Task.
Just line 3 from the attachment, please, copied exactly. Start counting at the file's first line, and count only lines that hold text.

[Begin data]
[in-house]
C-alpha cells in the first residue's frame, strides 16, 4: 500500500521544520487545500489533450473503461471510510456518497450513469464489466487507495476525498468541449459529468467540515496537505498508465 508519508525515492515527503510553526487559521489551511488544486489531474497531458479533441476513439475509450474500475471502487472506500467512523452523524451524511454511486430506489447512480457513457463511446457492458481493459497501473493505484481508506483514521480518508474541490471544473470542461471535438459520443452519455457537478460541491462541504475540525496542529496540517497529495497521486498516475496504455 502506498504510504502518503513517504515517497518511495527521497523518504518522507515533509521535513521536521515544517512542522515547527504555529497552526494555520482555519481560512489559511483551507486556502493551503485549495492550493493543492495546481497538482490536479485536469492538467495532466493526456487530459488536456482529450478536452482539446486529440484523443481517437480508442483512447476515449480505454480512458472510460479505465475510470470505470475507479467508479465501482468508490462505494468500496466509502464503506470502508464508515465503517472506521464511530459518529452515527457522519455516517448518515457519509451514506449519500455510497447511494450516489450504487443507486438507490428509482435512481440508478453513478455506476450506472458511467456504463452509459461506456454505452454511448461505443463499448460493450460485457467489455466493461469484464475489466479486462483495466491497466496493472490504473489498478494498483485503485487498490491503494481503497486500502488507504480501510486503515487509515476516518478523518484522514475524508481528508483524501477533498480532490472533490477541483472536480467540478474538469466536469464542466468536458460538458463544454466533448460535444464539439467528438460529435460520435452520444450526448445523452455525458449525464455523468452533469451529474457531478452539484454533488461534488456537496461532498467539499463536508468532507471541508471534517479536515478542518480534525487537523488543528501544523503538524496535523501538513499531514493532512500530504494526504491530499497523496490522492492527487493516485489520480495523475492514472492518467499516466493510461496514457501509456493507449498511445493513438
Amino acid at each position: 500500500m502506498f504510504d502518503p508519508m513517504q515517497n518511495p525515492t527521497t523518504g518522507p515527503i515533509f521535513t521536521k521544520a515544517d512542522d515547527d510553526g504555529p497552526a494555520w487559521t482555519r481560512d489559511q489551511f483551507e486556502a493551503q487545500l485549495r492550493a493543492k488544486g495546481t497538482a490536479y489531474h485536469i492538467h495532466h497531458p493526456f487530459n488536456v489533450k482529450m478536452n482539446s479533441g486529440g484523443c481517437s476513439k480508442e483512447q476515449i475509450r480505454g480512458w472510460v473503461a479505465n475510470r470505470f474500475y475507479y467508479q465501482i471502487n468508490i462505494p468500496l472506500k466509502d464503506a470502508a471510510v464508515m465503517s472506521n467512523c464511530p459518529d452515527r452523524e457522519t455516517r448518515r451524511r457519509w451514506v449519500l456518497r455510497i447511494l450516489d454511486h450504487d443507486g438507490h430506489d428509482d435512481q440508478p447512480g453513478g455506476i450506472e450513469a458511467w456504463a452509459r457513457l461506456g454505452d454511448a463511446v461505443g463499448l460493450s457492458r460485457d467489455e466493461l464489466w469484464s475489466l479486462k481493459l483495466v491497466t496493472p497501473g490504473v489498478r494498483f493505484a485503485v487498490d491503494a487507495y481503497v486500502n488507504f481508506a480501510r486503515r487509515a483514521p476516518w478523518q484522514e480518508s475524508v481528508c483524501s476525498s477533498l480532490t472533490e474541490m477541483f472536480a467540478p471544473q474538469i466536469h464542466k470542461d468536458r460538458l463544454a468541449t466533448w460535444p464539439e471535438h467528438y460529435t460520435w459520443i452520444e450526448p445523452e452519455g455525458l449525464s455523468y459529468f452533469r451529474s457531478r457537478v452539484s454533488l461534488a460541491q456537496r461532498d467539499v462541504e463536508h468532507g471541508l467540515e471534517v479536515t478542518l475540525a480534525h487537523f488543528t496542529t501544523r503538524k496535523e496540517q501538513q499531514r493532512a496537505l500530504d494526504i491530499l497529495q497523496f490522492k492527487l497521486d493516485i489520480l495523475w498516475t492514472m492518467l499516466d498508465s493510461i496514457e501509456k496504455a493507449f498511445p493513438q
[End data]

Amino acid at each position: 500500500m502506498f504510504d502518503p508519508m513517504q515517497n518511495p525515492t527521497t523518504g518522507p515527503i515533509f521535513t521536521k521544520a515544517d512542522d515547527d510553526g504555529p497552526a494555520w487559521t482555519r481560512d489559511q489551511f483551507e486556502a493551503q487545500l485549495r492550493a493543492k488544486g495546481t497538482a490536479y489531474h485536469i492538467h495532466h497531458p493526456f487530459n488536456v489533450k482529450m478536452n482539446s479533441g486529440g484523443c481517437s476513439k480508442e483512447q476515449i475509450r480505454g480512458w472510460v473503461a479505465n475510470r470505470f474500475y475507479y467508479q465501482i471502487n468508490i462505494p468500496l472506500k466509502d464503506a470502508a471510510v464508515m465503517s472506521n467512523c464511530p459518529d452515527r452523524e457522519t455516517r448518515r451524511r457519509w451514506v449519500l456518497r455510497i447511494l450516489d454511486h450504487d443507486g438507490h430506489d428509482d435512481q440508478p447512480g453513478g455506476i450506472e450513469a458511467w456504463a452509459r457513457l461506456g454505452d454511448a463511446v461505443g463499448l460493450s457492458r460485457d467489455e466493461l464489466w469484464s475489466l479486462k481493459l483495466v491497466t496493472p497501473g490504473v489498478r494498483f493505484a485503485v487498490d491503494a487507495y481503497v486500502n488507504f481508506a480501510r486503515r487509515a483514521p476516518w478523518q484522514e480518508s475524508v481528508c483524501s476525498s477533498l480532490t472533490e474541490m477541483f472536480a467540478p471544473q474538469i466536469h464542466k470542461d468536458r460538458l463544454a468541449t466533448w460535444p464539439e471535438h467528438y460529435t460520435w459520443i452520444e450526448p445523452e452519455g455525458l449525464s455523468y459529468f452533469r451529474s457531478r457537478v452539484s454533488l461534488a460541491q456537496r461532498d467539499v462541504e463536508h468532507g471541508l467540515e471534517v479536515t478542518l475540525a480534525h487537523f488543528t496542529t501544523r503538524k496535523e496540517q501538513q499531514r493532512a496537505l500530504d494526504i491530499l497529495q497523496f490522492k492527487l497521486d493516485i489520480l495523475w498516475t492514472m492518467l499516466d498508465s493510461i496514457e501509456k496504455a493507449f498511445p493513438q